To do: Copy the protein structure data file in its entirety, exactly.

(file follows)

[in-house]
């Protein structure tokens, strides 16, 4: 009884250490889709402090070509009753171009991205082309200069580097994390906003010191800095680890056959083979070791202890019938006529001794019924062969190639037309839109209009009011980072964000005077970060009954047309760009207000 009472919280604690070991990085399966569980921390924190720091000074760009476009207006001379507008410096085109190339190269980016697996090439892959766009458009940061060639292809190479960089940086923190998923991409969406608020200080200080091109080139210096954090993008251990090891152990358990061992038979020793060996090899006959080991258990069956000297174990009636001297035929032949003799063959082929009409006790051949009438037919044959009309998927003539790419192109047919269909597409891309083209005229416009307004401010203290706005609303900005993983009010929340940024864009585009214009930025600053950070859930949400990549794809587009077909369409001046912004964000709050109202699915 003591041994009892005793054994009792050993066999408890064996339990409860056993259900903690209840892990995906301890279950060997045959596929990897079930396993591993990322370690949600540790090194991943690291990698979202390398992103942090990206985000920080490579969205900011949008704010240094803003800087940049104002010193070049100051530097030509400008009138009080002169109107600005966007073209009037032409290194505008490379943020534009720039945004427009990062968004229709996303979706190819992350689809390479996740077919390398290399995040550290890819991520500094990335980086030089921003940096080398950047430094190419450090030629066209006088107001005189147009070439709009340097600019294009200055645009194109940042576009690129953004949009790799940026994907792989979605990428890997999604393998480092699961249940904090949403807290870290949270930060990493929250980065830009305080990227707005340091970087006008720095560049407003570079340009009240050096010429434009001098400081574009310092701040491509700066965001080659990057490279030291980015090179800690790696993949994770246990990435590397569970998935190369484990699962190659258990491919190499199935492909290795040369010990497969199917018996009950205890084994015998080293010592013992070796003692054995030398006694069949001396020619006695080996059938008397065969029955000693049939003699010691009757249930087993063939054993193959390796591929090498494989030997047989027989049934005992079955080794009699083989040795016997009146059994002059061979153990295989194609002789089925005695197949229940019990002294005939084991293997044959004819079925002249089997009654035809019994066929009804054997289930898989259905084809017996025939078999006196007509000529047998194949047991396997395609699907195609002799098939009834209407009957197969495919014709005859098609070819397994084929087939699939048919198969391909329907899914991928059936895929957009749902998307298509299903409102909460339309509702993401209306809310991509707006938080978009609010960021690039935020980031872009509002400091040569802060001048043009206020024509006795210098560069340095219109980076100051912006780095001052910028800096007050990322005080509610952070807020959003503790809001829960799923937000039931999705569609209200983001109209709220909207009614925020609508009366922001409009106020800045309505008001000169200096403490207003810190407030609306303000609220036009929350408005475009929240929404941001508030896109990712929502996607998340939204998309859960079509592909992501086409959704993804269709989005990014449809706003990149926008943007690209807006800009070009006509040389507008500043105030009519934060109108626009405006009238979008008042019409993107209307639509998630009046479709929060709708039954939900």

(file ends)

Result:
[in-house]
């Protein structure tokens, strides 16, 4: 009884250490889709402090070509009753171009991205082309200069580097994390906003010191800095680890056959083979070791202890019938006529001794019924062969190639037309839109209009009011980072964000005077970060009954047309760009207000 009472919280604690070991990085399966569980921390924190720091000074760009476009207006001379507008410096085109190339190269980016697996090439892959766009458009940061060639292809190479960089940086923190998923991409969406608020200080200080091109080139210096954090993008251990090891152990358990061992038979020793060996090899006959080991258990069956000297174990009636001297035929032949003799063959082929009409006790051949009438037919044959009309998927003539790419192109047919269909597409891309083209005229416009307004401010203290706005609303900005993983009010929340940024864009585009214009930025600053950070859930949400990549794809587009077909369409001046912004964000709050109202699915 003591041994009892005793054994009792050993066999408890064996339990409860056993259900903690209840892990995906301890279950060997045959596929990897079930396993591993990322370690949600540790090194991943690291990698979202390398992103942090990206985000920080490579969205900011949008704010240094803003800087940049104002010193070049100051530097030509400008009138009080002169109107600005966007073209009037032409290194505008490379943020534009720039945004427009990062968004229709996303979706190819992350689809390479996740077919390398290399995040550290890819991520500094990335980086030089921003940096080398950047430094190419450090030629066209006088107001005189147009070439709009340097600019294009200055645009194109940042576009690129953004949009790799940026994907792989979605990428890997999604393998480092699961249940904090949403807290870290949270930060990493929250980065830009305080990227707005340091970087006008720095560049407003570079340009009240050096010429434009001098400081574009310092701040491509700066965001080659990057490279030291980015090179800690790696993949994770246990990435590397569970998935190369484990699962190659258990491919190499199935492909290795040369010990497969199917018996009950205890084994015998080293010592013992070796003692054995030398006694069949001396020619006695080996059938008397065969029955000693049939003699010691009757249930087993063939054993193959390796591929090498494989030997047989027989049934005992079955080794009699083989040795016997009146059994002059061979153990295989194609002789089925005695197949229940019990002294005939084991293997044959004819079925002249089997009654035809019994066929009804054997289930898989259905084809017996025939078999006196007509000529047998194949047991396997395609699907195609002799098939009834209407009957197969495919014709005859098609070819397994084929087939699939048919198969391909329907899914991928059936895929957009749902998307298509299903409102909460339309509702993401209306809310991509707006938080978009609010960021690039935020980031872009509002400091040569802060001048043009206020024509006795210098560069340095219109980076100051912006780095001052910028800096007050990322005080509610952070807020959003503790809001829960799923937000039931999705569609209200983001109209709220909207009614925020609508009366922001409009106020800045309505008001000169200096403490207003810190407030609306303000609220036009929350408005475009929240929404941001508030896109990712929502996607998340939204998309859960079509592909992501086409959704993804269709989005990014449809706003990149926008943007690209807006800009070009006509040389507008500043105030009519934060109108626009405006009238979008008042019409993107209307639509998630009046479709929060709708039954939900």